It is your choice whether or not to read the book.
I picked up the book When Einstein Walked with Gödelthis past week at the library because of the title and the photo on the cover of the two mathematicians walking across a campus in Princeton, New Jersey.
I was disappointed that the entire book was not about the two of them, but is instead a collection of essay by Jim Holt. The title essay is one I really like as it deals with one of my favorite topics – our changing notions of time. It comes from a friendship between Albert Einstein and Kurt Gödel when they were both working in Princeton in the 1930s. Einstein had shaken the physical world with his work, and Gödel had shaken mathematics. They ended up taking almost daily walks to their offices at the Institute for Advanced Study.
Gödel would have looked pretty fancy (he liked white linen suits) and Einstein would have looked like the absent-minded genius that we know with his crazy hair and too-big pants.
But what really interests me in reading the essay today was the walking. Today was a very nice spring day that was warmer than it has been. I took the covers of the deck furniture and sat outside with my lunch and coffee. And I went for a walk.
I love walking and I am a firm believer in the power of walking to spark creativity and thought. (More on that tomorrow) Of course, it would be great to have the content of those walking conversations between Al and Kurt. I imagine that the conversations went beyond math and physics, though I’m sure math and science were the main themes.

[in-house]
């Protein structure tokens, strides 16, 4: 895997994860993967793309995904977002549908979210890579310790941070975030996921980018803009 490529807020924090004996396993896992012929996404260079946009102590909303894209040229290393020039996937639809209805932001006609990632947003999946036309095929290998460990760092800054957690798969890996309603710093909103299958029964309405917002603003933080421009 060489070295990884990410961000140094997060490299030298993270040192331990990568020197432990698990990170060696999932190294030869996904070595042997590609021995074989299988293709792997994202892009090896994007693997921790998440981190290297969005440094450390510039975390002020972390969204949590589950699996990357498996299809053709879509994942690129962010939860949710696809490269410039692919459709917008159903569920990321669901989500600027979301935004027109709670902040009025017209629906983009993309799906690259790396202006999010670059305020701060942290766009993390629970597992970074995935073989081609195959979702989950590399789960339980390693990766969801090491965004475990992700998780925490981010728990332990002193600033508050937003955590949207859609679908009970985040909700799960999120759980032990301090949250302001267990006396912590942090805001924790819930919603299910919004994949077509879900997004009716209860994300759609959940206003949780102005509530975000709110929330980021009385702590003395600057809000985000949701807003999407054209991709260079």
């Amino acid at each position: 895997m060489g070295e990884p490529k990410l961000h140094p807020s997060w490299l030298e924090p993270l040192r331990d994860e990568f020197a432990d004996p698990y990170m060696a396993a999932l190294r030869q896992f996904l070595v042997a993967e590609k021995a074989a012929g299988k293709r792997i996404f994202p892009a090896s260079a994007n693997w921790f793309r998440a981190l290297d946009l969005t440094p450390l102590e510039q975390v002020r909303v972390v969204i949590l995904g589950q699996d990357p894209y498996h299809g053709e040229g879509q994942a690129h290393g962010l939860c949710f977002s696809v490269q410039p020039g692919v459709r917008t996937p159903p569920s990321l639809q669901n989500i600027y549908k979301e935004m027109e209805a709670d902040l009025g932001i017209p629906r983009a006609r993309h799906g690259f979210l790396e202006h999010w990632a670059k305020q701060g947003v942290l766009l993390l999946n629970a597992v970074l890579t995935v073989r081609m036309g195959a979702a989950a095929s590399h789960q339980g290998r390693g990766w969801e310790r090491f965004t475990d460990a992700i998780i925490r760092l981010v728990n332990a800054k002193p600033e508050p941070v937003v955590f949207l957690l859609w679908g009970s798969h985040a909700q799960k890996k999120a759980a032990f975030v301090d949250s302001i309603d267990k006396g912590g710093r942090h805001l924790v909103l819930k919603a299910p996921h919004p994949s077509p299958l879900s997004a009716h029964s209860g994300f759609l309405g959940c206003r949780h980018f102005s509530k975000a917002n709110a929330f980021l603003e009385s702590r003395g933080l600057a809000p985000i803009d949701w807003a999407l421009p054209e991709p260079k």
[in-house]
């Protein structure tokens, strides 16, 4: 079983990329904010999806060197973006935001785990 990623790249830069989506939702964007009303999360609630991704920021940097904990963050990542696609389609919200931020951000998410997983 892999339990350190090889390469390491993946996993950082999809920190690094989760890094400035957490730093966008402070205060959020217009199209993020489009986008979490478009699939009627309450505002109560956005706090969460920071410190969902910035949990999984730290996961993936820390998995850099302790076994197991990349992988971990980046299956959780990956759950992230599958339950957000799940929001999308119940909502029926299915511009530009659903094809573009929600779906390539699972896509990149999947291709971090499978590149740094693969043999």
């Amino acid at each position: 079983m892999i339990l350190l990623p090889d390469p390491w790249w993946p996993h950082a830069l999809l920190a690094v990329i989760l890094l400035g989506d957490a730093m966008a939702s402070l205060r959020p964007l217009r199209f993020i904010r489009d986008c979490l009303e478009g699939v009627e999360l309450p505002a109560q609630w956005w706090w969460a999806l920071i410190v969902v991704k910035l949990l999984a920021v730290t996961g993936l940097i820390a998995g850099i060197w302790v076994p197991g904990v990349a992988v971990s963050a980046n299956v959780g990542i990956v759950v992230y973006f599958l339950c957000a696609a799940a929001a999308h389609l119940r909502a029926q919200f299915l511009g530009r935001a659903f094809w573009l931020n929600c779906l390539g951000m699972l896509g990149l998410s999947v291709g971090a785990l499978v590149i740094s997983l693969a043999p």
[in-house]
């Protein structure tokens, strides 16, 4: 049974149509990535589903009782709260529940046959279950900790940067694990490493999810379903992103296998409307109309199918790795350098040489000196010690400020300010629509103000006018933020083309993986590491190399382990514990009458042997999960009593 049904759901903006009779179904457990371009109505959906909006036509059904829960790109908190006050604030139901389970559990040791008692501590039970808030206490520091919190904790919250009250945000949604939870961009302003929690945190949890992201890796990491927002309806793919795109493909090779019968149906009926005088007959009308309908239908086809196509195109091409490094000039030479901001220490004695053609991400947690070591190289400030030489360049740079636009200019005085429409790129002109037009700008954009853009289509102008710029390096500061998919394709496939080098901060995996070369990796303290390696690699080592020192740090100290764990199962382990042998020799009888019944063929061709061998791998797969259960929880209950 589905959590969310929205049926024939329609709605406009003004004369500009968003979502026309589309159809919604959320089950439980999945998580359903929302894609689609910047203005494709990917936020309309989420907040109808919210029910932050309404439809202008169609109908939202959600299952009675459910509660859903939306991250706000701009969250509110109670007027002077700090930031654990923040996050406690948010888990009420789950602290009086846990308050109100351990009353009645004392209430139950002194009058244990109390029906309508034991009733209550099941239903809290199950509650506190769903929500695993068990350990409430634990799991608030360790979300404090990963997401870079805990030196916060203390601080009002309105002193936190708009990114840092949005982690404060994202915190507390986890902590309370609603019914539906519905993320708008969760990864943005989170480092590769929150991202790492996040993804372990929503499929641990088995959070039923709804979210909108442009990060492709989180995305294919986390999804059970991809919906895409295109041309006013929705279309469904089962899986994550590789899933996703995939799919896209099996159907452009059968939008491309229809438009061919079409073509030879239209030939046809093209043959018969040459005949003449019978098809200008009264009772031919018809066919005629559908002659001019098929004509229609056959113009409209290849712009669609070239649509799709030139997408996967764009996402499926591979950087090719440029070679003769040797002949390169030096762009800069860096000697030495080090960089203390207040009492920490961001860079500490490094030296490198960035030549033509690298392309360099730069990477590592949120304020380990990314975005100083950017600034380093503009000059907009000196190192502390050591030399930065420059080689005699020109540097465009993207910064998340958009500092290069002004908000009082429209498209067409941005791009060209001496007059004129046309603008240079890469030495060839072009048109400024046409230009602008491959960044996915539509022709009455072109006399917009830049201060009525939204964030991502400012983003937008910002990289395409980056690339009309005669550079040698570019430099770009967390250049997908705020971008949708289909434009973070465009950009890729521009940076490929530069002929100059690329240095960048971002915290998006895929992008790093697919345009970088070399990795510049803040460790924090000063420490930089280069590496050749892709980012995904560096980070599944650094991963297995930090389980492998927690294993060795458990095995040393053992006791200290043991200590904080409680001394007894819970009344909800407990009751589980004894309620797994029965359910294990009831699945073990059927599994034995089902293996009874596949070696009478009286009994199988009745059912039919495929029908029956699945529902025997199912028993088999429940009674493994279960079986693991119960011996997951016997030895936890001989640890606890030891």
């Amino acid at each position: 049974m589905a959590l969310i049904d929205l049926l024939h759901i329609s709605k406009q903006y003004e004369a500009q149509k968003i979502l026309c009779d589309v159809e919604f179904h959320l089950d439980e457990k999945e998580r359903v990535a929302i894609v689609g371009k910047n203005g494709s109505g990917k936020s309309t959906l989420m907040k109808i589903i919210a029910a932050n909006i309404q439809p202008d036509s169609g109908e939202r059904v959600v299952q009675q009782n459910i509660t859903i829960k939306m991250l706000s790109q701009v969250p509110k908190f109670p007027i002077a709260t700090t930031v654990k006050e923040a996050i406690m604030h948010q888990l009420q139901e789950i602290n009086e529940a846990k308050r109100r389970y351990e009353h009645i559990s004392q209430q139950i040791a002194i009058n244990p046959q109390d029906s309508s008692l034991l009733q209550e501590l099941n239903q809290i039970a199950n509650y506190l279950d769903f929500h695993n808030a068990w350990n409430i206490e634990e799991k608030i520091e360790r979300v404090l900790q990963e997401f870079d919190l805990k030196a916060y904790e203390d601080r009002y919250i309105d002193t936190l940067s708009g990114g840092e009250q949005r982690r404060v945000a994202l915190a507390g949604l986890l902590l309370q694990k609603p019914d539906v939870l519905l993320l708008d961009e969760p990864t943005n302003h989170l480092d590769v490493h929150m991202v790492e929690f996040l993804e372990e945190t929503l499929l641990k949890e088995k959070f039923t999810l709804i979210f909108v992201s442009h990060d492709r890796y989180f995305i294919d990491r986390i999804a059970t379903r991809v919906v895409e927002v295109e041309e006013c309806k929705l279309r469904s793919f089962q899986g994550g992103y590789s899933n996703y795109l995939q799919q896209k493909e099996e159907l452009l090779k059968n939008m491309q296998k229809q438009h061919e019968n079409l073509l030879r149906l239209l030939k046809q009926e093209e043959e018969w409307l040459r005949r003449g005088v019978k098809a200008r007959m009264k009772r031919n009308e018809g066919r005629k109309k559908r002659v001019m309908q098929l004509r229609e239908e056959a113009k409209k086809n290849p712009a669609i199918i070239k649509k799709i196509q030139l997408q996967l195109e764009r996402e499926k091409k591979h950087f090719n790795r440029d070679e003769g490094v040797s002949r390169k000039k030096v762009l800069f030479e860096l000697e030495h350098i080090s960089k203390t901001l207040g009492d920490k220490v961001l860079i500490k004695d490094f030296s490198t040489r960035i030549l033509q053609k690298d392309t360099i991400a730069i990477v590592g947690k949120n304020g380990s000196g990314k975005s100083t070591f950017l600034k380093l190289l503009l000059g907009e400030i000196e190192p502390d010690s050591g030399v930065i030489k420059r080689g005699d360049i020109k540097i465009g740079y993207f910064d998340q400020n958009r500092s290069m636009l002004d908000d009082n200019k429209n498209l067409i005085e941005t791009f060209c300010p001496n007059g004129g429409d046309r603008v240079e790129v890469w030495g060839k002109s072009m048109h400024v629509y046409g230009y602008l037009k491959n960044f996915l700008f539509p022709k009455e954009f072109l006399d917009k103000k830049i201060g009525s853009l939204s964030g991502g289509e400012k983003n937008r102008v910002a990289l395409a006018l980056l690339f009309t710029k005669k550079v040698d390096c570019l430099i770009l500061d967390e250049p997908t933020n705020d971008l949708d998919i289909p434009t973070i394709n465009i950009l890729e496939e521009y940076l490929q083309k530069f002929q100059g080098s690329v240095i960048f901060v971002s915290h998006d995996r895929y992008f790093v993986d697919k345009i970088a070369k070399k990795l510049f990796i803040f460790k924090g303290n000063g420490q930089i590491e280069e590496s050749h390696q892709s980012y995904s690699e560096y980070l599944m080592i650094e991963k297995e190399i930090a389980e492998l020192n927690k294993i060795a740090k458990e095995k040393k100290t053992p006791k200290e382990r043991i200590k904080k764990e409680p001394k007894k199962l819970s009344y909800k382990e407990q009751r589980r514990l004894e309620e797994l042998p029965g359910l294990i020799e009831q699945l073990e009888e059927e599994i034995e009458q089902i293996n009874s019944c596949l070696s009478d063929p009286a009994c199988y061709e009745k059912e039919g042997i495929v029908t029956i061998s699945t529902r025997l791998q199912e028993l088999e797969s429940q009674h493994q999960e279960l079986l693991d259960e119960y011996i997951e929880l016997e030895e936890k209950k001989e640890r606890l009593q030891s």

I have so far only skimmed a few of the other essays in the book, but each could be a walking conversation. Did you know that the word “scientist” was only coined in 1833? It was a philosopher, William Whewell, who used it in his efforts to “professionalize” science and separate it from philosophy. Holt quotes Freeman Dyson (another person at the Institute who I actually got to meet and talk with briefly when he gave a talk at NJIT) as saying that “Science grew to a dominant position in public life, and philosophy shrank. Philosophy shrank even further when it became detached from religion and from literature.”
I certainly couldn’t keep up with Einstein and Godel on the science of time, but I would love to put in my own ideas and get some feedback from the boys.
Some of Holt’s questions that he attempts to answer in the essay are also intriguing ideas for a walking conversation. Does time exist? What is infinity? Why do mirrors reverse left and right but not up and down? And the biographical sketches of famous and not-so-famous thinkers makes me want to go on walks with them too – Emmy Noether, Alan Turing, Benoit Mandelbrot, Ada Lovelace and others.
As a follow-up to my earlier post on the disappearance of humans from the Earth, I offer “There Will Come Soft Rains,” a 1918 poem by Sara Teasdale. The poem imagines nature reclaiming Earth after a war that has led to human extinction. It is interesting that she wrote this poem 25 years before the invention of nuclear weapons.